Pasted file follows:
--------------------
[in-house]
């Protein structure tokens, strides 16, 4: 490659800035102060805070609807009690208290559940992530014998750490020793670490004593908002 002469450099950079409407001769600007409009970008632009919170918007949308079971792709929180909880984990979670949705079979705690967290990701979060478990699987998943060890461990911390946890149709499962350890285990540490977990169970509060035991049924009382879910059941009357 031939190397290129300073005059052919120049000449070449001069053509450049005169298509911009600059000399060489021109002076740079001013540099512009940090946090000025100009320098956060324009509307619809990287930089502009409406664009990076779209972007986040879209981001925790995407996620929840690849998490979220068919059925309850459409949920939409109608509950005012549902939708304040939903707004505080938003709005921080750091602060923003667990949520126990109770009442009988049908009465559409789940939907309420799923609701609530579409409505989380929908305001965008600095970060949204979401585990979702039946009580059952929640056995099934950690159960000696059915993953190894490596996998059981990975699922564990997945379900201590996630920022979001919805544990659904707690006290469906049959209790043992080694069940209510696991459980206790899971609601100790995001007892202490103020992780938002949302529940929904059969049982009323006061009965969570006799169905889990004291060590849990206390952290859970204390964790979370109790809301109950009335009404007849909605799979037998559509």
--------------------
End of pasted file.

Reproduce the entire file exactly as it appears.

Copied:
[in-house]
């Protein structure tokens, strides 16, 4: 490659800035102060805070609807009690208290559940992530014998750490020793670490004593908002 002469450099950079409407001769600007409009970008632009919170918007949308079971792709929180909880984990979670949705079979705690967290990701979060478990699987998943060890461990911390946890149709499962350890285990540490977990169970509060035991049924009382879910059941009357 031939190397290129300073005059052919120049000449070449001069053509450049005169298509911009600059000399060489021109002076740079001013540099512009940090946090000025100009320098956060324009509307619809990287930089502009409406664009990076779209972007986040879209981001925790995407996620929840690849998490979220068919059925309850459409949920939409109608509950005012549902939708304040939903707004505080938003709005921080750091602060923003667990949520126990109770009442009988049908009465559409789940939907309420799923609701609530579409409505989380929908305001965008600095970060949204979401585990979702039946009580059952929640056995099934950690159960000696059915993953190894490596996998059981990975699922564990997945379900201590996630920022979001919805544990659904707690006290469906049959209790043992080694069940209510696991459980206790899971609601100790995001007892202490103020992780938002949302529940929904059969049982009323006061009965969570006799169905889990004291060590849990206390952290859970204390964790979370109790809301109950009335009404007849909605799979037998559509």